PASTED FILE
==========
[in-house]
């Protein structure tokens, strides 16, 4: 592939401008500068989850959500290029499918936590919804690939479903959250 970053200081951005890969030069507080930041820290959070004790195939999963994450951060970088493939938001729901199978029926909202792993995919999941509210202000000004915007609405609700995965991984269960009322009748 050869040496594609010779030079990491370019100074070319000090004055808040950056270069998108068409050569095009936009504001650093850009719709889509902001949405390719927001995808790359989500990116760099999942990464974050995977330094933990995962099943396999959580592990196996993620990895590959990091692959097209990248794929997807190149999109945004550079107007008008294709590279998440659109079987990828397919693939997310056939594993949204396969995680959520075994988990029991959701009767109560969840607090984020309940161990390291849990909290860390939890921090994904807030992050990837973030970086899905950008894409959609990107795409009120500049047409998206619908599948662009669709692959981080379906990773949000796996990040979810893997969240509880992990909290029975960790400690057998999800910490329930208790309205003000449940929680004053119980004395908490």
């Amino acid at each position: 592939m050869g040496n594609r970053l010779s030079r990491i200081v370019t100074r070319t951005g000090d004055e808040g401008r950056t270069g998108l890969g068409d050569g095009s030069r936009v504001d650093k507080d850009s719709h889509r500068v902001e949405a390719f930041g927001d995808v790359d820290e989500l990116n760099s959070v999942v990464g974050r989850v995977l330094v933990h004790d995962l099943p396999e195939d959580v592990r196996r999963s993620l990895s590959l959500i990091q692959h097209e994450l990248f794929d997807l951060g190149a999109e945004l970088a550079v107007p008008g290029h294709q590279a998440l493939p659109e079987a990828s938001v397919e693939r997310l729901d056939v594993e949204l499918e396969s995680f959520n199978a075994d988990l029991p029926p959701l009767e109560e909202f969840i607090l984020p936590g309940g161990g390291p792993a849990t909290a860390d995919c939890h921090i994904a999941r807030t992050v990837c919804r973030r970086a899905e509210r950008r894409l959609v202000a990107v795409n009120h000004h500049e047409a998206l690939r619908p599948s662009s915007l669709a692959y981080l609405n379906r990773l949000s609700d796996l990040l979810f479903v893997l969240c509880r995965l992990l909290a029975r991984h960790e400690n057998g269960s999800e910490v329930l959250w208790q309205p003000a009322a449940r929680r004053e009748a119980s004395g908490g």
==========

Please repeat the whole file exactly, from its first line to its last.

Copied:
[in-house]
């Protein structure tokens, strides 16, 4: 592939401008500068989850959500290029499918936590919804690939479903959250 970053200081951005890969030069507080930041820290959070004790195939999963994450951060970088493939938001729901199978029926909202792993995919999941509210202000000004915007609405609700995965991984269960009322009748 050869040496594609010779030079990491370019100074070319000090004055808040950056270069998108068409050569095009936009504001650093850009719709889509902001949405390719927001995808790359989500990116760099999942990464974050995977330094933990995962099943396999959580592990196996993620990895590959990091692959097209990248794929997807190149999109945004550079107007008008294709590279998440659109079987990828397919693939997310056939594993949204396969995680959520075994988990029991959701009767109560969840607090984020309940161990390291849990909290860390939890921090994904807030992050990837973030970086899905950008894409959609990107795409009120500049047409998206619908599948662009669709692959981080379906990773949000796996990040979810893997969240509880992990909290029975960790400690057998999800910490329930208790309205003000449940929680004053119980004395908490």
């Amino acid at each position: 592939m050869g040496n594609r970053l010779s030079r990491i200081v370019t100074r070319t951005g000090d004055e808040g401008r950056t270069g998108l890969g068409d050569g095009s030069r936009v504001d650093k507080d850009s719709h889509r500068v902001e949405a390719f930041g927001d995808v790359d820290e989500l990116n760099s959070v999942v990464g974050r989850v995977l330094v933990h004790d995962l099943p396999e195939d959580v592990r196996r999963s993620l990895s590959l959500i990091q692959h097209e994450l990248f794929d997807l951060g190149a999109e945004l970088a550079v107007p008008g290029h294709q590279a998440l493939p659109e079987a990828s938001v397919e693939r997310l729901d056939v594993e949204l499918e396969s995680f959520n199978a075994d988990l029991p029926p959701l009767e109560e909202f969840i607090l984020p936590g309940g161990g390291p792993a849990t909290a860390d995919c939890h921090i994904a999941r807030t992050v990837c919804r973030r970086a899905e509210r950008r894409l959609v202000a990107v795409n009120h000004h500049e047409a998206l690939r619908p599948s662009s915007l669709a692959y981080l609405n379906r990773l949000s609700d796996l990040l979810f479903v893997l969240c509880r995965l992990l909290a029975r991984h960790e400690n057998g269960s999800e910490v329930l959250w208790q309205p003000a009322a449940r929680r004053e009748a119980s004395g908490g």